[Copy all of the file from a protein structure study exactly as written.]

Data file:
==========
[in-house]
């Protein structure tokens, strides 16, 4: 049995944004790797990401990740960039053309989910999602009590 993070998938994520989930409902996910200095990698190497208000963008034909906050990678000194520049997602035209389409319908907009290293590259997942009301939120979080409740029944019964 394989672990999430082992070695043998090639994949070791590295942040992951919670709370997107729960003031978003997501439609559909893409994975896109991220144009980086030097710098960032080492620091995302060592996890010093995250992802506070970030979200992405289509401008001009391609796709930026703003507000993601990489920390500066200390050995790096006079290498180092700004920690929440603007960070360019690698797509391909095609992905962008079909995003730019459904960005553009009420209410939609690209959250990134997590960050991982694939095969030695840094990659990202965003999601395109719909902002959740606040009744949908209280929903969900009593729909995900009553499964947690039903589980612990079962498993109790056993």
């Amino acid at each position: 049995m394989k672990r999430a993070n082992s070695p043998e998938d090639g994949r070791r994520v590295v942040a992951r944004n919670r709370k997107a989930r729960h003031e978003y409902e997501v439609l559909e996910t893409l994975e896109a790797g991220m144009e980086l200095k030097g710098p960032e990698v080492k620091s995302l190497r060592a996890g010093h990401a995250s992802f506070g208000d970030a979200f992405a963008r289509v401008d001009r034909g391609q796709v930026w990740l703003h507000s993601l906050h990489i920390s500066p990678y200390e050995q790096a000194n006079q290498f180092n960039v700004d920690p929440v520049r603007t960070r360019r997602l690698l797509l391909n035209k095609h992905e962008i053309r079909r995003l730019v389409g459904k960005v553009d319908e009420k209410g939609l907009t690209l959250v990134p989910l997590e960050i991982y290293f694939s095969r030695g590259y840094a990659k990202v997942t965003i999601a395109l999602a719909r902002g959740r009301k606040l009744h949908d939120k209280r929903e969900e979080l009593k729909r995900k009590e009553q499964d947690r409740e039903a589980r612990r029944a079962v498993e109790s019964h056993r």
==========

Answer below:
[in-house]
């Protein structure tokens, strides 16, 4: 049995944004790797990401990740960039053309989910999602009590 993070998938994520989930409902996910200095990698190497208000963008034909906050990678000194520049997602035209389409319908907009290293590259997942009301939120979080409740029944019964 394989672990999430082992070695043998090639994949070791590295942040992951919670709370997107729960003031978003997501439609559909893409994975896109991220144009980086030097710098960032080492620091995302060592996890010093995250992802506070970030979200992405289509401008001009391609796709930026703003507000993601990489920390500066200390050995790096006079290498180092700004920690929440603007960070360019690698797509391909095609992905962008079909995003730019459904960005553009009420209410939609690209959250990134997590960050991982694939095969030695840094990659990202965003999601395109719909902002959740606040009744949908209280929903969900009593729909995900009553499964947690039903589980612990079962498993109790056993």
């Amino acid at each position: 049995m394989k672990r999430a993070n082992s070695p043998e998938d090639g994949r070791r994520v590295v942040a992951r944004n919670r709370k997107a989930r729960h003031e978003y409902e997501v439609l559909e996910t893409l994975e896109a790797g991220m144009e980086l200095k030097g710098p960032e990698v080492k620091s995302l190497r060592a996890g010093h990401a995250s992802f506070g208000d970030a979200f992405a963008r289509v401008d001009r034909g391609q796709v930026w990740l703003h507000s993601l906050h990489i920390s500066p990678y200390e050995q790096a000194n006079q290498f180092n960039v700004d920690p929440v520049r603007t960070r360019r997602l690698l797509l391909n035209k095609h992905e962008i053309r079909r995003l730019v389409g459904k960005v553009d319908e009420k209410g939609l907009t690209l959250v990134p989910l997590e960050i991982y290293f694939s095969r030695g590259y840094a990659k990202v997942t965003i999601a395109l999602a719909r902002g959740r009301k606040l009744h949908d939120k209280r929903e969900e979080l009593k729909r995900k009590e009553q499964d947690r409740e039903a589980r612990r029944a079962v498993e109790s019964h056993r």